Bassariscus astutus

March 12, 2005

ringtail On a walk with a group of friends, one of them, Carolyn B-, spotted a striped tail hanging out of a tree and asked what it was. To my surprise and delight (and the delight of everyone who was along on that trip) it was a Ringtail (also known as Ringtailed Cat or Miner's Cat.) This small omnivorous animal is normally nocturnal, so finding one out in broad daylight (between 4 and 4:30 pm) is very unusual. So is the habitat where we found this one--they prefer rocky areas, such as canyons and steep rocky hillsides, though they're also found in some riparian woods. Several years ago, we thought we might have seen some young ringtails in the creek woods, but it was almost dark, and all we could tell was that the animals had striped tails, were smaller than raccoons, and seemed to move differently.

Ringtails are smaller than raccoons, but their fur is considered more valuable--though I have no intention of trapping one of these charmers for its fur. A friend who used to hunt them on the family ranch in SW Texas says they are fierce fighters when cornered, more dangerous to a dog, for instance, than a raccoon. The fur, he says, is wonderfully dense and soft.

Ringtails eat a wide variety of foods: mice and other small mammals, small birds, eggs, insects such as grasshoppers, scorpions, and wild fruits and berries in season. Great horned owls and bobcats are their chief predators.


This ringtail quickly realized that twelve people were within a few feet of it, and it scampered higher in the tree where it had been resting (sleeping?) in the warm afternoon sun. Once it got to the canopy, it stopped and looked down, wide-eyed. It could have jumped from tree to tree, then run to ground in the thick brush a few yards away, but perhaps the bright light confused it. Several people were taking pictures as fast as they could. The first picture above (with the tail hanging down) is included courtesy of F. Duhon. This one is courtesy of S. Zrubek.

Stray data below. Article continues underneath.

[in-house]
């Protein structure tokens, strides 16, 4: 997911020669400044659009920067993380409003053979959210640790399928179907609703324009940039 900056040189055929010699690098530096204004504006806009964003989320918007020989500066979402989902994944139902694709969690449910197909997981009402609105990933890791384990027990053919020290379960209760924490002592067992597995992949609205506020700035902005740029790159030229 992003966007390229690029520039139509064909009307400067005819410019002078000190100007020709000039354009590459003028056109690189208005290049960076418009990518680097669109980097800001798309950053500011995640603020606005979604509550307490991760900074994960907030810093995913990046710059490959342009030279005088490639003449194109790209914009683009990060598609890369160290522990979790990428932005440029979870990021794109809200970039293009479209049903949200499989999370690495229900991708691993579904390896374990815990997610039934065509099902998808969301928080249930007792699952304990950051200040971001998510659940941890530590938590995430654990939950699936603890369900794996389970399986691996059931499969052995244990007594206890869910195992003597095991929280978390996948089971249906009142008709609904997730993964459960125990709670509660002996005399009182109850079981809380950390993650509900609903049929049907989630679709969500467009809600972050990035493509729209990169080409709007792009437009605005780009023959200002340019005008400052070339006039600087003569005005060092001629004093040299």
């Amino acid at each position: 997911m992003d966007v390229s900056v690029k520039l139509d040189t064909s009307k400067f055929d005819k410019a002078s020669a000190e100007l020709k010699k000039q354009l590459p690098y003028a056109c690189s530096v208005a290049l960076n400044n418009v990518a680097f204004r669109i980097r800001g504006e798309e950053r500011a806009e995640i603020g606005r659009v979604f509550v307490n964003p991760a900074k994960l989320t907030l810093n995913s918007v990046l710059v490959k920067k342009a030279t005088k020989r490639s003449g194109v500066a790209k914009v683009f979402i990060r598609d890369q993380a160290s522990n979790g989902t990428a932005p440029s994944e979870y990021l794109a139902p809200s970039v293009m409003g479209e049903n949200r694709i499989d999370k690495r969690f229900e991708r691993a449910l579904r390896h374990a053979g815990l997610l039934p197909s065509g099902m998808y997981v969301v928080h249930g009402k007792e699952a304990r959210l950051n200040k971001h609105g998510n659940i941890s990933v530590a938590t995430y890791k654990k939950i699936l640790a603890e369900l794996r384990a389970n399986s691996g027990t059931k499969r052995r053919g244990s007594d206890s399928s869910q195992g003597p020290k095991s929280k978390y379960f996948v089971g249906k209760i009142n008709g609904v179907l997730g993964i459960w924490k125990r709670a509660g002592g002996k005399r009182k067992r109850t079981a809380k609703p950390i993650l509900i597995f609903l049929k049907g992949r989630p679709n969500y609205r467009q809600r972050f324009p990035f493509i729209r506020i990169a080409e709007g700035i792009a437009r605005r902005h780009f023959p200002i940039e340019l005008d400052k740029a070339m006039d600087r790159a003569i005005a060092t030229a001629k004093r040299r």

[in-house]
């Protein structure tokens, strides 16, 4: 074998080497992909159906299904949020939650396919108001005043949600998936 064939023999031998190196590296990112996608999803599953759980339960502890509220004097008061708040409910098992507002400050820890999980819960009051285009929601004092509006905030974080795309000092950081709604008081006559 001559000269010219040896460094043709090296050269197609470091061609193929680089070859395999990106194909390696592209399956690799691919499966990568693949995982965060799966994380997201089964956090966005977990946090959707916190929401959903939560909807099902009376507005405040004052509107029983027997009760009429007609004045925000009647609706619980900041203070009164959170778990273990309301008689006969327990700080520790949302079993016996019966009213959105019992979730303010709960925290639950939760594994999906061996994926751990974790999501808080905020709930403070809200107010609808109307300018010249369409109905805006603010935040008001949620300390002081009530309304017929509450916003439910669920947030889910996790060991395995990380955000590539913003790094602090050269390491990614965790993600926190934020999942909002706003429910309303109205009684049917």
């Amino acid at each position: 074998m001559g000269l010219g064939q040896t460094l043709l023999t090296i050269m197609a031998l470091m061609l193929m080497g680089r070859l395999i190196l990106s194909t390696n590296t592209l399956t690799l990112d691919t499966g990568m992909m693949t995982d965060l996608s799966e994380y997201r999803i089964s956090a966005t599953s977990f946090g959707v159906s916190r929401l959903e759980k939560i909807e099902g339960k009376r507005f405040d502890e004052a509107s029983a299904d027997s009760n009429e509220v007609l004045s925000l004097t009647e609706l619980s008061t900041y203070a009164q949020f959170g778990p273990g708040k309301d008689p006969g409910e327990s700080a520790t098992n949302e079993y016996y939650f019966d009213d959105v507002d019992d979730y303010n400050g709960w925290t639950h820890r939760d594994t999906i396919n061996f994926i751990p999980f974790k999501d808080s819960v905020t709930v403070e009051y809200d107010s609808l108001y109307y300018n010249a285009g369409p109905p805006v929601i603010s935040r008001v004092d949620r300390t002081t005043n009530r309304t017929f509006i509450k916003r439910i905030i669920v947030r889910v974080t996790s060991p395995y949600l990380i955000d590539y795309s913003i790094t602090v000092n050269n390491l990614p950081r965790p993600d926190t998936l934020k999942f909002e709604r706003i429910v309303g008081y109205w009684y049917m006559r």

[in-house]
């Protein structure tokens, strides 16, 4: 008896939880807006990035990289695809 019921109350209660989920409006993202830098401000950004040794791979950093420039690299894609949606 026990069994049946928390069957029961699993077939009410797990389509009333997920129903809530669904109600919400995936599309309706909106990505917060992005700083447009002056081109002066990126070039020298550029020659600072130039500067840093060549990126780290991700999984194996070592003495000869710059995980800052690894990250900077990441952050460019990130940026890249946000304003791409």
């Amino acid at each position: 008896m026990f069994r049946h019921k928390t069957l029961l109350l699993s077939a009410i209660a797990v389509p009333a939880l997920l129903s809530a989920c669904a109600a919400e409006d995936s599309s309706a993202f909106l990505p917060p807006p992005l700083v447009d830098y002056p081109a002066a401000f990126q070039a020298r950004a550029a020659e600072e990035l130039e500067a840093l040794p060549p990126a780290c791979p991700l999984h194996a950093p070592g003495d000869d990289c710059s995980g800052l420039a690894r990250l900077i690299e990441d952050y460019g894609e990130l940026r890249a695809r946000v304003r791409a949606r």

Here the sinuous movment of this graceful animal shows even in a still picture, courtesy of F. Duhon.

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ringtail These three pictures, all taken by L. Domitz, show the facial markings very clearly. One description calls the face "marten-like," with a weasel-shaped snout. The white markings around the eyes and muzzle are like a reverse of the raccoon's black mask. The large delicate ears contribute to a "chihuahua" expression. Another guest mentioned that it looked a little like a lemur.

But like all creatures, it is uniquely itself, and it was a thrill to see--especially with camera-bearing company in tow.
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In these two pictures, courtesy of R. Duhon, the underneath markings show more clearly, as well as the facial profile. Note the very long whiskers, useful for an animal that hunts by night. Some sources say the paws have retractile claws, others say semi-retractile, and some non-retractile...but for hanging onto small branches like these, the claws are in use.

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